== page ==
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Rebirth of Urgent Care Medicine

Some of you who’ve been reading my stuff know that this website was first called urgentcarecareer.com. I loved urgent care medicine so much that I dedicated most of my writing to spread awareness of the joy of working in this field. And I find that there is this rebirth of urgent care medicine – so many great reasons to consider venturing into or getting back into urgent care medicine.

As crazy as you might think an urgent care clinic is, the majority of the cases are straightforward and the patients are quite grateful. In a way, it’s one of the corners of medicine that’s still untainted.

Urgent Care Medicine

You don’t have to be a family medicine doctor but it helps a lot. You can be an internal medicine physician or pediatrician and still take advantage of what an urgent care career can offer.

Unlike primary care medicine, you won’t be stuck with the chronic management of your patient’s illnesses. They might have some new condition going on which you’ll need to investigate and manage; that can be tiring.

In primary care medicine, you also have to fight for insurance contracts. You’ll have to renegotiate them and may have to choose between taking Medicaid/Medicare or not.

Urgent care medicine is much simpler. You won’t get tangled up with the chronic care or the chronic expectations your patients might have. It’s not like there isn’t continuity of care but it’s more interspersed.

Why Now?

Patients are getting far more access to virtual medicine so you would think that we’d need fewer in-person urgent care clinics. But at the same time patients are getting sicker, older, living longer, and want more western medical interventions.

Telemedicine is taking all the simple cases off the top. So you are left with primary care patients who’ll have their own PCP’s whom they see. And you have the high acuity patients who are going to the ER’s.

ER’s are becoming much less profitable and though there are standalone ER’s I don’t think there will ever be enough of them to compete with standalone urgent cares.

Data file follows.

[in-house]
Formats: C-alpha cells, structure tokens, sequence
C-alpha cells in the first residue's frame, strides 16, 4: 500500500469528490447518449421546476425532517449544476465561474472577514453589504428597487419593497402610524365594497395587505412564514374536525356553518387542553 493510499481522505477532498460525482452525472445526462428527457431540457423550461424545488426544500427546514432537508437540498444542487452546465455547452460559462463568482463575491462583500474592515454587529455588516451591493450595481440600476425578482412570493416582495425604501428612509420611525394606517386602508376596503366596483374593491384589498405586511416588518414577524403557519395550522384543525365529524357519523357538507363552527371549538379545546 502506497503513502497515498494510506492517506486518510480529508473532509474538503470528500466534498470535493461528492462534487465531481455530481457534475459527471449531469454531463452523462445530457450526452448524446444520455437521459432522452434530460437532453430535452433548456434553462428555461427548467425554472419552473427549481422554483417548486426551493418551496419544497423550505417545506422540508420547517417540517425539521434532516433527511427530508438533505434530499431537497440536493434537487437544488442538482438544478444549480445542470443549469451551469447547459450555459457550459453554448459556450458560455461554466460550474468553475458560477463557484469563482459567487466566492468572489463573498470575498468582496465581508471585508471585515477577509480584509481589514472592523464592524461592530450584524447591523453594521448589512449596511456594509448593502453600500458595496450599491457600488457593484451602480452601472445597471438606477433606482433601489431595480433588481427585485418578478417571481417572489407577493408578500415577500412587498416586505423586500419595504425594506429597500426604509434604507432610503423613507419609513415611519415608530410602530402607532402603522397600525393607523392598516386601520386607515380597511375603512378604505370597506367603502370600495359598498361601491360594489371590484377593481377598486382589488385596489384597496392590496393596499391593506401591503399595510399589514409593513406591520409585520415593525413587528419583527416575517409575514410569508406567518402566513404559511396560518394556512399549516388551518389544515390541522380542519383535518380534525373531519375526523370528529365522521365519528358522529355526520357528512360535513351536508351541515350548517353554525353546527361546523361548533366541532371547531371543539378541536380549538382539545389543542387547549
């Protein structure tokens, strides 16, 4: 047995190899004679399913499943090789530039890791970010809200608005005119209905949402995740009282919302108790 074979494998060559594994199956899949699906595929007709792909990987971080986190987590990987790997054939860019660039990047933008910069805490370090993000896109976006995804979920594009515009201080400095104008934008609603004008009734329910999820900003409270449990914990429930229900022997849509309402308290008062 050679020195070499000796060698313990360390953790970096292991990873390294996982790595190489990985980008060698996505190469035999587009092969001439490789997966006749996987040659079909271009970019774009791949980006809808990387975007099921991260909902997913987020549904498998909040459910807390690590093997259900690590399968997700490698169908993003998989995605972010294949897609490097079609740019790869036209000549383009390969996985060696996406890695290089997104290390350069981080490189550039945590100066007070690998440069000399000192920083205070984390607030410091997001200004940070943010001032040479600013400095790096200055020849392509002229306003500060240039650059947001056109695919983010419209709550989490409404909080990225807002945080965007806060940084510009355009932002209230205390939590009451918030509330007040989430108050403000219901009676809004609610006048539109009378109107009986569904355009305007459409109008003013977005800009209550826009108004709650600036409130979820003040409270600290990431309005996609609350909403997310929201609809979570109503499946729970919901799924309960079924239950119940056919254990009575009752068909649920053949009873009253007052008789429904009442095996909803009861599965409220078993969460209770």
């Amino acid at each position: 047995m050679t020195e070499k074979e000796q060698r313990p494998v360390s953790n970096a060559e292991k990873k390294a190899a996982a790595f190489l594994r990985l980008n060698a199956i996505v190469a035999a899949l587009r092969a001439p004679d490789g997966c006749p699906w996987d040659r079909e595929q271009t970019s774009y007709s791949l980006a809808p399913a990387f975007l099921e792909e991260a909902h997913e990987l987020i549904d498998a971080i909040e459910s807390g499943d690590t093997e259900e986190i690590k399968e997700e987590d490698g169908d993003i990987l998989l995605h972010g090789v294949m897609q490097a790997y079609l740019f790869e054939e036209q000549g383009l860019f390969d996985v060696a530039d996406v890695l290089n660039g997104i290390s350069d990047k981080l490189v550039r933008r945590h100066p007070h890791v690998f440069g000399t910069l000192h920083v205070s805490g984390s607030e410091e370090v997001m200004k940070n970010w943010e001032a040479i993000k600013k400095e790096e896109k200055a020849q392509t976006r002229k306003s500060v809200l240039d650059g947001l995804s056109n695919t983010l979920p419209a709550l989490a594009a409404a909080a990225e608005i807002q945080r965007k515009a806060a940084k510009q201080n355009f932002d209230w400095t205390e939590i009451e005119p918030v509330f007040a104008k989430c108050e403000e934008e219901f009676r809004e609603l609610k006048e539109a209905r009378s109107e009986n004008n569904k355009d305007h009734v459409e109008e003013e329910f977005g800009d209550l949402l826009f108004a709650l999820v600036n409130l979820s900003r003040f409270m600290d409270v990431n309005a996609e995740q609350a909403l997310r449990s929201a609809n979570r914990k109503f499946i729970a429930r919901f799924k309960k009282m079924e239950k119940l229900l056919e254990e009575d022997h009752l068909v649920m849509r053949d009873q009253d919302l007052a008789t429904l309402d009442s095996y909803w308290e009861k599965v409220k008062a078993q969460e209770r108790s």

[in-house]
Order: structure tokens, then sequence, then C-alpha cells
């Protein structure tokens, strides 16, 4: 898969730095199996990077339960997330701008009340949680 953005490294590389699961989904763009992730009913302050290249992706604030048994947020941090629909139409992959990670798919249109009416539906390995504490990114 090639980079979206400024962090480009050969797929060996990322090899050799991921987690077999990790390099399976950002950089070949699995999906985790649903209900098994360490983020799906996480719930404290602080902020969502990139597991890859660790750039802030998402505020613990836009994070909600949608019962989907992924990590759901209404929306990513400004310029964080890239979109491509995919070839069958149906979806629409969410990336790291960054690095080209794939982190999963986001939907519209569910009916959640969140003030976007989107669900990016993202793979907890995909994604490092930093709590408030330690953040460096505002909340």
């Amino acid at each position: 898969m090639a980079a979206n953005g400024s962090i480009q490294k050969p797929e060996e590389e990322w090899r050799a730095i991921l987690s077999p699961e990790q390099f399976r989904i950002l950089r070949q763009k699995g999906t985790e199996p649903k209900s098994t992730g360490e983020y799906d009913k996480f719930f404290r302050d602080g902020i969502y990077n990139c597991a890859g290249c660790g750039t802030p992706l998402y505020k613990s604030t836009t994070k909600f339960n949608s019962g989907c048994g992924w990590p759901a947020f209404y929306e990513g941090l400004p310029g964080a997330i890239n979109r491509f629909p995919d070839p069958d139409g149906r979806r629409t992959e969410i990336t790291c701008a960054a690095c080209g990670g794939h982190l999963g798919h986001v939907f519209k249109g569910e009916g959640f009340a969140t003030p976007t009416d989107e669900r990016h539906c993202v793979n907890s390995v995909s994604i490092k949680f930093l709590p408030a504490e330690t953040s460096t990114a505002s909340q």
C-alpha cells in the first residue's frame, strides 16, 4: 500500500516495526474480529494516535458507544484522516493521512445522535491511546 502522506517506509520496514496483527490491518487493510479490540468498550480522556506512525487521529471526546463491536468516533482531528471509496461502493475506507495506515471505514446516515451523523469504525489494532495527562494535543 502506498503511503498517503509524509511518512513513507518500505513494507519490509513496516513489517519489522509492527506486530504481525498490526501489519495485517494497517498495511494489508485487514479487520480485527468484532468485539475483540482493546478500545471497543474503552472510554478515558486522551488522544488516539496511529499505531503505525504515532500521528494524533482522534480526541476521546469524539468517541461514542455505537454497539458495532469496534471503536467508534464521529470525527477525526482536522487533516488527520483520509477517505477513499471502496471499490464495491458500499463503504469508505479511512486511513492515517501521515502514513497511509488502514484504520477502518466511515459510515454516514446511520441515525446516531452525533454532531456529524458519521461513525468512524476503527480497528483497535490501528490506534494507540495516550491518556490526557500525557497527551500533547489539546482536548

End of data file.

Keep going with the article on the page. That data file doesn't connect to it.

Patients want high-impact care and they want it fast. They want competent physicians whom they can turn to without a long wait. And many will want to have this access despite insurance changes. That’s where the urgent care model shines.

Why Private Urgent Care?

A private urgent care allows you to run your practice the way you see fit. If you don’t want to see certain patients or want to hire a specific MA, you can do that.

If you don’t like seeing high acuity patients then you can structure your urgent care that way. You can discharge a patient from your practice or offer free sports physicals on Sundays.

When you’re running your own private urgent care you can choose to accept insurance or just take cash. Both models can work and have been done successfully in all kinds of markets.

A malpractice claim or a medical board investigation is much less likely in your own private practice. The reason is that you can follow-up any way necessary or end a potentially bad patient interaction as soon as you deem necessary.

You can set your own hours and have control over your staff. These are all factors that can improve one’s career satisfaction and hopefully decrease the chance of eventual burnout.

Private Practice vs Employed

I’ve done the employee thing for a decade and a half. It was great. I learned a lot. But I have very little faith in large medical groups to do the right things for patients. That’s why I prefer a private practice model.